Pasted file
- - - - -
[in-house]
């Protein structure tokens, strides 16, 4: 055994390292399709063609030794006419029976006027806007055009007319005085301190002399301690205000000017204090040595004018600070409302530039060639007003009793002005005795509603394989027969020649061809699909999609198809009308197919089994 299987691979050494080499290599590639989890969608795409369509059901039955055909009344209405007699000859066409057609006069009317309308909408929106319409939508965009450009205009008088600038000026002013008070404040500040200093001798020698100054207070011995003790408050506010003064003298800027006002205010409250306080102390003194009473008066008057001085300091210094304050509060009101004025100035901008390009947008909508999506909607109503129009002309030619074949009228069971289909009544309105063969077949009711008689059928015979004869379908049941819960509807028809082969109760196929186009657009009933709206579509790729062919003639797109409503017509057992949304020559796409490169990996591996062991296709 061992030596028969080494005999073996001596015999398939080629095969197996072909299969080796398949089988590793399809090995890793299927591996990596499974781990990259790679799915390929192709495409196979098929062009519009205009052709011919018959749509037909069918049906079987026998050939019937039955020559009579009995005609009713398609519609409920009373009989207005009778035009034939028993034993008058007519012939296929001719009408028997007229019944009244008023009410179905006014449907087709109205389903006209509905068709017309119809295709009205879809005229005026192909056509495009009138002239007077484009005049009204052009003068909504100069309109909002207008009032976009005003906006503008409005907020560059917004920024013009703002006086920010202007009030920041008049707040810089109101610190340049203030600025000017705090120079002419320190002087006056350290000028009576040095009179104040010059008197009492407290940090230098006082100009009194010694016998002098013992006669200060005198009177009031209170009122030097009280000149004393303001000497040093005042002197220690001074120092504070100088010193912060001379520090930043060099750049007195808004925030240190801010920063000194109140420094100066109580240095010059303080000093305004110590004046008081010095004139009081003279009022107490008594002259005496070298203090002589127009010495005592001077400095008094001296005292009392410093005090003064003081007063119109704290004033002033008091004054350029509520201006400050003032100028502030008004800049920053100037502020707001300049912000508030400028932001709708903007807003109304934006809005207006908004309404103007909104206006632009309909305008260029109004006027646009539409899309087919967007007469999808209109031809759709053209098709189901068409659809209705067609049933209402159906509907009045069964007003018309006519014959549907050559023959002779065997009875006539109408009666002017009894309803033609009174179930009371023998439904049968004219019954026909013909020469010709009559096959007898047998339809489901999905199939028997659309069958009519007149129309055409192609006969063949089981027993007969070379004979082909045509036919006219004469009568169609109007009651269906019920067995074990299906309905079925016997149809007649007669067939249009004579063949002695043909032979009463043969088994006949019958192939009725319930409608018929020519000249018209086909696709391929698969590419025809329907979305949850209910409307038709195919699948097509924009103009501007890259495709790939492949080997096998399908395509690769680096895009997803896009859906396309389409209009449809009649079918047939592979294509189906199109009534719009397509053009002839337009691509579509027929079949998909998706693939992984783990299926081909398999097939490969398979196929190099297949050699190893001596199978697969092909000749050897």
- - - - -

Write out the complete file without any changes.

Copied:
[in-house]
């Protein structure tokens, strides 16, 4: 055994390292399709063609030794006419029976006027806007055009007319005085301190002399301690205000000017204090040595004018600070409302530039060639007003009793002005005795509603394989027969020649061809699909999609198809009308197919089994 299987691979050494080499290599590639989890969608795409369509059901039955055909009344209405007699000859066409057609006069009317309308909408929106319409939508965009450009205009008088600038000026002013008070404040500040200093001798020698100054207070011995003790408050506010003064003298800027006002205010409250306080102390003194009473008066008057001085300091210094304050509060009101004025100035901008390009947008909508999506909607109503129009002309030619074949009228069971289909009544309105063969077949009711008689059928015979004869379908049941819960509807028809082969109760196929186009657009009933709206579509790729062919003639797109409503017509057992949304020559796409490169990996591996062991296709 061992030596028969080494005999073996001596015999398939080629095969197996072909299969080796398949089988590793399809090995890793299927591996990596499974781990990259790679799915390929192709495409196979098929062009519009205009052709011919018959749509037909069918049906079987026998050939019937039955020559009579009995005609009713398609519609409920009373009989207005009778035009034939028993034993008058007519012939296929001719009408028997007229019944009244008023009410179905006014449907087709109205389903006209509905068709017309119809295709009205879809005229005026192909056509495009009138002239007077484009005049009204052009003068909504100069309109909002207008009032976009005003906006503008409005907020560059917004920024013009703002006086920010202007009030920041008049707040810089109101610190340049203030600025000017705090120079002419320190002087006056350290000028009576040095009179104040010059008197009492407290940090230098006082100009009194010694016998002098013992006669200060005198009177009031209170009122030097009280000149004393303001000497040093005042002197220690001074120092504070100088010193912060001379520090930043060099750049007195808004925030240190801010920063000194109140420094100066109580240095010059303080000093305004110590004046008081010095004139009081003279009022107490008594002259005496070298203090002589127009010495005592001077400095008094001296005292009392410093005090003064003081007063119109704290004033002033008091004054350029509520201006400050003032100028502030008004800049920053100037502020707001300049912000508030400028932001709708903007807003109304934006809005207006908004309404103007909104206006632009309909305008260029109004006027646009539409899309087919967007007469999808209109031809759709053209098709189901068409659809209705067609049933209402159906509907009045069964007003018309006519014959549907050559023959002779065997009875006539109408009666002017009894309803033609009174179930009371023998439904049968004219019954026909013909020469010709009559096959007898047998339809489901999905199939028997659309069958009519007149129309055409192609006969063949089981027993007969070379004979082909045509036919006219004469009568169609109007009651269906019920067995074990299906309905079925016997149809007649007669067939249009004579063949002695043909032979009463043969088994006949019958192939009725319930409608018929020519000249018209086909696709391929698969590419025809329907979305949850209910409307038709195919699948097509924009103009501007890259495709790939492949080997096998399908395509690769680096895009997803896009859906396309389409209009449809009649079918047939592979294509189906199109009534719009397509053009002839337009691509579509027929079949998909998706693939992984783990299926081909398999097939490969398979196929190099297949050699190893001596199978697969092909000749050897």